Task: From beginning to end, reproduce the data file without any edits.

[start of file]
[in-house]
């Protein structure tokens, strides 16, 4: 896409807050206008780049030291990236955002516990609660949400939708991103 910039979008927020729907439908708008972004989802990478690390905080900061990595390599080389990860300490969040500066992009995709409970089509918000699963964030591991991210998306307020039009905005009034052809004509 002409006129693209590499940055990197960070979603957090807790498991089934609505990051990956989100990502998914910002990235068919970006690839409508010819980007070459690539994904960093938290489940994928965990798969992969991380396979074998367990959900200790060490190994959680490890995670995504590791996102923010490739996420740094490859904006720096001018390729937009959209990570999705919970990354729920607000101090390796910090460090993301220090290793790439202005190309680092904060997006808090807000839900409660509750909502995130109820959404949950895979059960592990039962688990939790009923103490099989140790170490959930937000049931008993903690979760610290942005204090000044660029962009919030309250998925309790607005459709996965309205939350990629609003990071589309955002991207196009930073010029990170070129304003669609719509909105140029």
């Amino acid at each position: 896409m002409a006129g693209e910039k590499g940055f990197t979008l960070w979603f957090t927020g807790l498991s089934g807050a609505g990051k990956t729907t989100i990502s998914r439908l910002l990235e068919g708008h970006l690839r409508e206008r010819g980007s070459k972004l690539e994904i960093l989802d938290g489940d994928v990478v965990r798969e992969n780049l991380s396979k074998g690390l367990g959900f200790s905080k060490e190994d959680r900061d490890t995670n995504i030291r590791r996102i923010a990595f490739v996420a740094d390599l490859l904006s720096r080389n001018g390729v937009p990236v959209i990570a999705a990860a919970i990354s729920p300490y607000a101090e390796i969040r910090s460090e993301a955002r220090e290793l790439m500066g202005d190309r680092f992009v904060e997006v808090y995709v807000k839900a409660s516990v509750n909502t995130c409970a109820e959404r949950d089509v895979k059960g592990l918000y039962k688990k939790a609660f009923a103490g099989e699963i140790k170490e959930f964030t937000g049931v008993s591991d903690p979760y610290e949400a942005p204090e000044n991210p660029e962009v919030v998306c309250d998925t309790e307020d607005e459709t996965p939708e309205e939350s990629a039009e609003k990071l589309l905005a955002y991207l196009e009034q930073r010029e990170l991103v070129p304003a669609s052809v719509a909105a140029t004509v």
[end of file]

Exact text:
[in-house]
């Protein structure tokens, strides 16, 4: 896409807050206008780049030291990236955002516990609660949400939708991103 910039979008927020729907439908708008972004989802990478690390905080900061990595390599080389990860300490969040500066992009995709409970089509918000699963964030591991991210998306307020039009905005009034052809004509 002409006129693209590499940055990197960070979603957090807790498991089934609505990051990956989100990502998914910002990235068919970006690839409508010819980007070459690539994904960093938290489940994928965990798969992969991380396979074998367990959900200790060490190994959680490890995670995504590791996102923010490739996420740094490859904006720096001018390729937009959209990570999705919970990354729920607000101090390796910090460090993301220090290793790439202005190309680092904060997006808090807000839900409660509750909502995130109820959404949950895979059960592990039962688990939790009923103490099989140790170490959930937000049931008993903690979760610290942005204090000044660029962009919030309250998925309790607005459709996965309205939350990629609003990071589309955002991207196009930073010029990170070129304003669609719509909105140029």
């Amino acid at each position: 896409m002409a006129g693209e910039k590499g940055f990197t979008l960070w979603f957090t927020g807790l498991s089934g807050a609505g990051k990956t729907t989100i990502s998914r439908l910002l990235e068919g708008h970006l690839r409508e206008r010819g980007s070459k972004l690539e994904i960093l989802d938290g489940d994928v990478v965990r798969e992969n780049l991380s396979k074998g690390l367990g959900f200790s905080k060490e190994d959680r900061d490890t995670n995504i030291r590791r996102i923010a990595f490739v996420a740094d390599l490859l904006s720096r080389n001018g390729v937009p990236v959209i990570a999705a990860a919970i990354s729920p300490y607000a101090e390796i969040r910090s460090e993301a955002r220090e290793l790439m500066g202005d190309r680092f992009v904060e997006v808090y995709v807000k839900a409660s516990v509750n909502t995130c409970a109820e959404r949950d089509v895979k059960g592990l918000y039962k688990k939790a609660f009923a103490g099989e699963i140790k170490e959930f964030t937000g049931v008993s591991d903690p979760y610290e949400a942005p204090e000044n991210p660029e962009v919030v998306c309250d998925t309790e307020d607005e459709t996965p939708e309205e939350s990629a039009e609003k990071l589309l905005a955002y991207l196009e009034q930073r010029e990170l991103v070129p304003a669609s052809v719509a909105a140029t004509v």